Movies ‘N Me (1974)

Movies 'N Me by Johnny Dankworth.

An updated re-recorded rifle through Johnny’s soundtrack back catalogue, taking in extracts from deleriously obscure sixties Brit Movies like Darling, The Servant, Return From The Ashes and more, including the first ever outing for his main title for controversial gorilla suit-facilitated mental breakdown comedy Morgan: A Suitable Case For Treatment, sadly still not available in its original form (though the contemporaneous cover by Manfred Mann’s Mike Vickers is well worth checking out). The break-festooned whipped-up-tempo take on Modesty Blaise was later sampled by Gorillaz, but the real highlight is Look Stranger, his inappropriately funky theme for BBC2’s long series of grainy ruralist-pluralist documentary films about beardy blokes in coastal towns lamenting how they don’t make them new-fangled fishing nets like they used to or something. Who’d have thought it?

If We Lived On Top Of A Mountain by Cleo Laine.

You can find a feature on how I discovered sixties jazz while hunting for soundtrack albums in charity shops in Can’t Help Thinking About Me, available in paperback here or from the Kindle Store here. There’s a feature about The Enchanted House, an ITV children’s programme with a fantastic and frustratingly unreleased theme tune from Johnny in Not On Your Telly, available in paperback here or from the Kindle Store here, and some of his more obscure seventies soundtrack singles are covered in Top Of The Box, the story behind every single released by BBC Records And Tapes, which is available in paperback here or from the Kindle Store here.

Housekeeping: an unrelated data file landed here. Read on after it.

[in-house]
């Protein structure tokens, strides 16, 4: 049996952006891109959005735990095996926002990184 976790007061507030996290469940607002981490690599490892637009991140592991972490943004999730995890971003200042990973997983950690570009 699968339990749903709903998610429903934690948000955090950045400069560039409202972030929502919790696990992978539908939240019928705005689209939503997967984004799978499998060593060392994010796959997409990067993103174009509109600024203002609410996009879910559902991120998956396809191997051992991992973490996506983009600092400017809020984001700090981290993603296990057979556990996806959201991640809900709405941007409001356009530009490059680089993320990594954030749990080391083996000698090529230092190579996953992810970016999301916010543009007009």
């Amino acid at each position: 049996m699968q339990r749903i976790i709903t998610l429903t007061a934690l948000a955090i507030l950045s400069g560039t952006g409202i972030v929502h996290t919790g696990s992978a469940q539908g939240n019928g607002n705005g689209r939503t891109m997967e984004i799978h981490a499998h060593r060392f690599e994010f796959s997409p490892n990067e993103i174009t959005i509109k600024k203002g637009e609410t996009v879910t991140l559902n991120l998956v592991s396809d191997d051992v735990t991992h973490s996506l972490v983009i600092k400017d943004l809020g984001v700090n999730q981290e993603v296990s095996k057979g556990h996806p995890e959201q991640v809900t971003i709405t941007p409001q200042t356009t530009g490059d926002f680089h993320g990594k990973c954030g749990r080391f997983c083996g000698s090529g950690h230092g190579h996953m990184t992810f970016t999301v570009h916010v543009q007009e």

You can hear The Exciting Mr. Fitch as part of my Sounds Of The 60s-inspired playlist here.

If you want to know more about ‘Progressive’ Jazz, there’s a review of the excellent Jazz On The Corner compilation here, and you can hear me talking about BBC2’s The Original Peter on Perfect Night In here.

© Tim Worthington.
Please don’t copy this only with more italics and exclamation marks.

Leave a Reply

Fill in your details below or click an icon to log in:

WordPress.com Logo

You are commenting using your WordPress.com account. Log Out /  Change )

Google photo

You are commenting using your Google account. Log Out /  Change )

Twitter picture

You are commenting using your Twitter account. Log Out /  Change )

Facebook photo

You are commenting using your Facebook account. Log Out /  Change )

Connecting to %s